To better deter such Chinese actions, we need to create informal mechanisms now that will enable future options for an Asian maritime alliance. The United States can take the lead by extending and deepening already existing bilateral mutual-defense treaties. We then need to extend our current informal patterns of cooperation with other nations in the region by leveraging our modern secure digital communications to build virtual cooperation that can prepare for actual expanded military cooperation.
A preliminary step would be to turn the biannual U.S.-led Rim of the Pacific (RIMPAC) naval, air and land force exercises into an annual exercise and offer participants the option of joining a continuous, ad hoc multilateral planning staff. This informal staff would deepen cooperative mechanisms and enable faster reactions to Chinese aggression. This organization ideally would meet in Guam, but it could also conduct most business over secure digital linkages. For that matter, many types of multilateral exercises could be performed by digitally linking military simulators in participant states.
Exercises should be conducted at two levels: first, military coordination and cooperation, and a second level for Coast Guard, humanitarian and disaster-relief operations. This should give Asian nations more palatable options for advancing cooperation. For example, it would be easier to qualify actual participation in relief operations by Taiwan, whose geostrategic position is crucial to any future system of stability for free Asian states. It would also give countries such as India, Malaysia and Indonesia opportunities for cooperation without appearing to join an “alliance.”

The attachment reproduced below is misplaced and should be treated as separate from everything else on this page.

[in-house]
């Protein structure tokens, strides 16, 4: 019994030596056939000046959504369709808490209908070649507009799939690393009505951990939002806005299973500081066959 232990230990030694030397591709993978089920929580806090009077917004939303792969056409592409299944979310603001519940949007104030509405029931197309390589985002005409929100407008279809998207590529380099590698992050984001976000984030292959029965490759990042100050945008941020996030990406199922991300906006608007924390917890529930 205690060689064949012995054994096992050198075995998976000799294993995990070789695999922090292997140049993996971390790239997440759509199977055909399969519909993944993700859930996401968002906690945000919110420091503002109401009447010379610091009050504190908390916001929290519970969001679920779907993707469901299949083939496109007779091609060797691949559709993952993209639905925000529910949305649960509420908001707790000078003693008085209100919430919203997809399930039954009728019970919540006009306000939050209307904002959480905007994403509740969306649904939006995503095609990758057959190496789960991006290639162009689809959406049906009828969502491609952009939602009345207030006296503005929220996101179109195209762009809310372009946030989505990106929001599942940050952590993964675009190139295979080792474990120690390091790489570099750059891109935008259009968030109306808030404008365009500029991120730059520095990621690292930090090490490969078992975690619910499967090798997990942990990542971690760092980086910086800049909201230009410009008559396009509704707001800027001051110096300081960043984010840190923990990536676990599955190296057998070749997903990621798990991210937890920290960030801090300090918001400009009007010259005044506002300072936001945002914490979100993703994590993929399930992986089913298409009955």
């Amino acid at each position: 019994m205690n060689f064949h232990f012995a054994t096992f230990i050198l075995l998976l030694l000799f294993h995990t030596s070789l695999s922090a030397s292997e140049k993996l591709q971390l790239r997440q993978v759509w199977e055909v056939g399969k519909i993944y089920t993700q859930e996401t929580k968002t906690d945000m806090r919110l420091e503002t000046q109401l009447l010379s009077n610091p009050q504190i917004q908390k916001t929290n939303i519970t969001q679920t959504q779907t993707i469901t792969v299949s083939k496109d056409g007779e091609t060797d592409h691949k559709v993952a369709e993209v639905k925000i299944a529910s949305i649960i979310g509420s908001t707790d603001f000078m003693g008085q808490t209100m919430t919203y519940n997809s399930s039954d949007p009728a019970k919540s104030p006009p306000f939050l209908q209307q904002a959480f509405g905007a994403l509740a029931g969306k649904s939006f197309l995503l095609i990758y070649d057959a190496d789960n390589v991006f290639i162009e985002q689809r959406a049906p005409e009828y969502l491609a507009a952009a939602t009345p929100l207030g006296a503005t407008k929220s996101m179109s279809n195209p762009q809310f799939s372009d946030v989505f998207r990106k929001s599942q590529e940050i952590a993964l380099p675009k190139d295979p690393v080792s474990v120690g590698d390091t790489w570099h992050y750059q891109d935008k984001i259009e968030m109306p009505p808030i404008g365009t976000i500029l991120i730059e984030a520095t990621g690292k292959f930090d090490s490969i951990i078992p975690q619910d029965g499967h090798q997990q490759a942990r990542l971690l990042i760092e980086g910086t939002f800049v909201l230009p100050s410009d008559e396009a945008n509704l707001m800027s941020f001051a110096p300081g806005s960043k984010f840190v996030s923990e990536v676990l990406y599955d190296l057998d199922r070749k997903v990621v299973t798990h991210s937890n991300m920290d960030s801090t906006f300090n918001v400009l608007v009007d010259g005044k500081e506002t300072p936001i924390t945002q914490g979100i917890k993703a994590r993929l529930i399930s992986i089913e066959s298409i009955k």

Secure digital linkages can also be expanded to allow countries on China’s periphery to contribute radar and other sensor data to a “central server,” perhaps located in Guam, allowing access to the collected data by all participating nations. For instance, it would be possible for both India and Taiwan to share sensor data that could provide the other with nearly immediate advance warning of distant Chinese military preparations.
Until China changes its aggressive tactics, it should not be invited to participate in RIMPAC, which it has been for 2014. Including China is clearly inconsistent with the goal of preparing for an increasing Chinese threat. However, realizing such new levels of informal military cooperation will also require the United States to modernize and strengthen its military deterrent, reverse its nuclear disarmament and accelerate investments in new theater missiles and energy weapons. Such preparations would go far to reassure U.S. allies and friends that U.S. leadership is going to be backed by new strength.
Retired Adm. James A. Lyons was commander in chief of the U.S. Pacific Fleet and senior U.S. military representative to the United Nations. Richard D. Fisher Jr. is a senior fellow with the International Assessment and Strategy Center.